Are preterm black infants larger than preterm white infants, or are they more misclassified?

Somsak Suthutvoravut, Carol J.R. Hogue, Bernard Guyer, Marlene Anderka, Mark W. Oberle

Research output: Contribution to journalArticlepeer-review

10 Scopus citations


In birth certificate data for Massachusetts resident births from 1978 to 1982,12-27% of births purportedly under 31 weeks of gestation were probably misclassified, i.e. had birthweight ≥ 2500 g. Correcting for maldistribution of births removed 34% and 23%, respectively, of black and white births with reported gestational ages <36 weeks but with implausible weights. Percentages of unknown and incomplete reports of last menstrual period were also significantly higher for blacks. After adjustment, preterm black infants weighed less than whites at each gestational age. The proportion of infants <2500g born at term (≥ 37 weeks gestation) was higher (although not significantly) among blacks. These findings are consistent with hypotheses that low socioeconomic status negatively affects the rate of intrauterine growth.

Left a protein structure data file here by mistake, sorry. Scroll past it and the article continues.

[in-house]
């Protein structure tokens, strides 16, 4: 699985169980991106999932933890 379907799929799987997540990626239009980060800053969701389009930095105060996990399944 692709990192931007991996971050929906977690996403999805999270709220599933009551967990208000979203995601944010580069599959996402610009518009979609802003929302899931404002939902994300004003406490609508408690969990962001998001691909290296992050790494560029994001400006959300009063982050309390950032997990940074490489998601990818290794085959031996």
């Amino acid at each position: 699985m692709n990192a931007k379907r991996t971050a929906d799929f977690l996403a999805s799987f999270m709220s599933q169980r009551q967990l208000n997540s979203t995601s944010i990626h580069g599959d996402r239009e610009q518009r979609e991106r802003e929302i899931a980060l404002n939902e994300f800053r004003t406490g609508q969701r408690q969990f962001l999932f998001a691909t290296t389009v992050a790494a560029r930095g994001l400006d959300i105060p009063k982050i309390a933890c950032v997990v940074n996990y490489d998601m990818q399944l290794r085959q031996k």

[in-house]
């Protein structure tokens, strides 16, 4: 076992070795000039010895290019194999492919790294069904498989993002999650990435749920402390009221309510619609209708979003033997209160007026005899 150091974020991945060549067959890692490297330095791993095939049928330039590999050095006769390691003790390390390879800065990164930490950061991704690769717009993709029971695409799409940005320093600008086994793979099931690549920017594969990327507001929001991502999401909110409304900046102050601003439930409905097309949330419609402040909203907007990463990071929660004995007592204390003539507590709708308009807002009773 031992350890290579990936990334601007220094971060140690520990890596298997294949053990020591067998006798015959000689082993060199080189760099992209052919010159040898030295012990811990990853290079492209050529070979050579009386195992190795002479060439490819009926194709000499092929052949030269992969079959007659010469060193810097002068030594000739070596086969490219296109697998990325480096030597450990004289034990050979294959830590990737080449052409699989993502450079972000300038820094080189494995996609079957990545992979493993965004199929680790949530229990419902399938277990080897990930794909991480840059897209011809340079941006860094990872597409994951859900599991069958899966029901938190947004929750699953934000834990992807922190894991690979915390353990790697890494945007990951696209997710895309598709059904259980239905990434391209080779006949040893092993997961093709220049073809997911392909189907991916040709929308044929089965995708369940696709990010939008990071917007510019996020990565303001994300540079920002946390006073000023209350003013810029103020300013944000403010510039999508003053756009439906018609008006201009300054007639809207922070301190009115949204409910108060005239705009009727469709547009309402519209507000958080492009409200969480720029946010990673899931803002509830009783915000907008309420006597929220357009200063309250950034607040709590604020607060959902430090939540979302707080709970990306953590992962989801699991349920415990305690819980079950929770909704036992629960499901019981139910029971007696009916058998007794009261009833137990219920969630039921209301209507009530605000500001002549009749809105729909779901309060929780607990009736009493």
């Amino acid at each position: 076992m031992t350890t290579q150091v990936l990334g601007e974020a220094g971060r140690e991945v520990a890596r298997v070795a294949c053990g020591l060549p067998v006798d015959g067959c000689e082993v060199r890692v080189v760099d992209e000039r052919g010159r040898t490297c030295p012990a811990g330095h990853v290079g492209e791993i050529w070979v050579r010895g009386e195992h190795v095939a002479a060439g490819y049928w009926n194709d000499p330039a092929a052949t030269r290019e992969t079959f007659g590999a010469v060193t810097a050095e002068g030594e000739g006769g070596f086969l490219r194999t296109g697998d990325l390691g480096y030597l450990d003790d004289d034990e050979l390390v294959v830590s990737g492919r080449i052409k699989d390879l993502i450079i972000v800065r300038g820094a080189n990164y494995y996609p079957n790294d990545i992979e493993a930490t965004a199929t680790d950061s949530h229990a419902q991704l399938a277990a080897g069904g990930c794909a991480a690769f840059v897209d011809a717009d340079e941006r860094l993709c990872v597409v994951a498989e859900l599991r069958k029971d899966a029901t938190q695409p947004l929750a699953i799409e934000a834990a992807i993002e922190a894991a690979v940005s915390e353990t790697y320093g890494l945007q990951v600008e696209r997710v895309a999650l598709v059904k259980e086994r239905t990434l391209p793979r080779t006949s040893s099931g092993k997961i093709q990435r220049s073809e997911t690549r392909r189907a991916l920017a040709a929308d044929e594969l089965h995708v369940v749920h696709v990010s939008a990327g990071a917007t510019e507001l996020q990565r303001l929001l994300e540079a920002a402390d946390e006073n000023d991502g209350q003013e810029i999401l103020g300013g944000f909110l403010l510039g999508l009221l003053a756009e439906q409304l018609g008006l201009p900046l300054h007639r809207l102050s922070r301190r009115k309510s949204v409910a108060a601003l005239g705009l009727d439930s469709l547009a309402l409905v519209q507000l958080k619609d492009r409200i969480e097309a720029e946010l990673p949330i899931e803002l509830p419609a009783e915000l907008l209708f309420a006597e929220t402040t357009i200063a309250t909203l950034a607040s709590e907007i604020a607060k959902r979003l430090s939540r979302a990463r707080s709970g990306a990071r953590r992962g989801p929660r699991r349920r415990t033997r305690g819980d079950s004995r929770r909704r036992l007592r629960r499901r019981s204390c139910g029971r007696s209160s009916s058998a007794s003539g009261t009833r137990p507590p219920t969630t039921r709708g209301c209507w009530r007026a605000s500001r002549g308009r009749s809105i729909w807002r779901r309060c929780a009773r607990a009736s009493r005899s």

Original languageEnglish (US)
Pages (from-to)443-452
Number of pages10
JournalJournal of Biosocial Science
Issue number4
StatePublished - Oct 1989
Externally publishedYes

ASJC Scopus subject areas

  • Social Sciences(all)
  • Public Health, Environmental and Occupational Health


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